I founded No Crayon Left Behind based on the principle of “reuse and recycle.” I have spent years working on behalf of the environment and to reduce waste, and will not yield this central belief in Harrisburg. Every Pennsylvanian has a right to clean air and water. These are not aesthetic needs, but critical to health and quality of life. Ensuring we have them, now and in the future, requires a balance between economic growth and environmental protection. To sacrifice the quality of our environment now for financial gain is incredibly short-sighted, creating a debt we and our children will surely pay in the future with poor health. I will fight to protect our environment, and to grow our investments in industries that benefit our economy in environmentally safe ways.

 

GUNS

As someone who grew up in a home with guns and is a gun owner herself, I understand and respect responsible gun ownership. I also understand how responsible gun ownership should be the cornerstone of the debate surrounding the high-stakes challenge of gun violence in the United States. I believe we must support common sense measures that would prevent individuals with criminal records, perpetrators of domestic violence, and those diagnosed with serious mental health issues from owning guns and endangering the community; I believe this in no way infringes on the legitimate rights of responsible gun owners. Closing sales loopholes and running background checks, as well as imposing more serious consequences for those who break the law, are simple ways to make sure guns don’t fall into the wrong hands and to protect the right for responsible owners to bear arms while maintaining the fundamental rights of our citizens to feel safe. In short, those who abuse their rights will lose those rights until such time as they have earned them back. I also believe we must restrict the use of certain high-capacity weapons to those who have a legitimate need, such as our military. To be as thorough and responsible in our approach requires extensive research into this issue, so I support research and education programs, including the proposed CDC study of gun violence, to ensure the wellbeing of our communities.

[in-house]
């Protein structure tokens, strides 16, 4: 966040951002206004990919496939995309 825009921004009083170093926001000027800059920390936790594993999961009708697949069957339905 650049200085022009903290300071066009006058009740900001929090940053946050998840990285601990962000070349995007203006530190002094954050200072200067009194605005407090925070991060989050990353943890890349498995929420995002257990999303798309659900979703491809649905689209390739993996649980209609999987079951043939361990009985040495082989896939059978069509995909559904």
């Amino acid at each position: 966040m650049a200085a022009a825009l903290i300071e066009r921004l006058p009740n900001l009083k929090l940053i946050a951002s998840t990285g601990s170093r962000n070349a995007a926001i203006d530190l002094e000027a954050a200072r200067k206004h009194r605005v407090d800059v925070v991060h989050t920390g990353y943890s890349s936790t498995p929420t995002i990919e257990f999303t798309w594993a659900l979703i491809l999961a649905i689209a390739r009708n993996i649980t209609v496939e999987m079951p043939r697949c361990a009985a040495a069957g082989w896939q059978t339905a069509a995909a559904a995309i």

CAMPAIGN FINANCE REFORM

The control that money has over politics is unacceptable. Because of its influence, too many legislators almost exclusively serve the interests of high dollar donors at the expense of most constituents. Pennsylvanians are rightfully frustrated with a government that systemically ignores them at best, and damages them at worst. When money determines policy, the idea of a representative democracy is perverted. This is corruption. As a non-politician and as a constituent, I understand and share the desire — and fundamental right — to be heard, to know that our elected officials’ votes are not for sale. We must ensure that the power remains equally distributed among all the people, not just those with the deepest pockets. I believe the time is now to implement serious financial reforms that will remove the most corrupting aspect of our democratic process and thereby make much needed strides in restoring the public trust.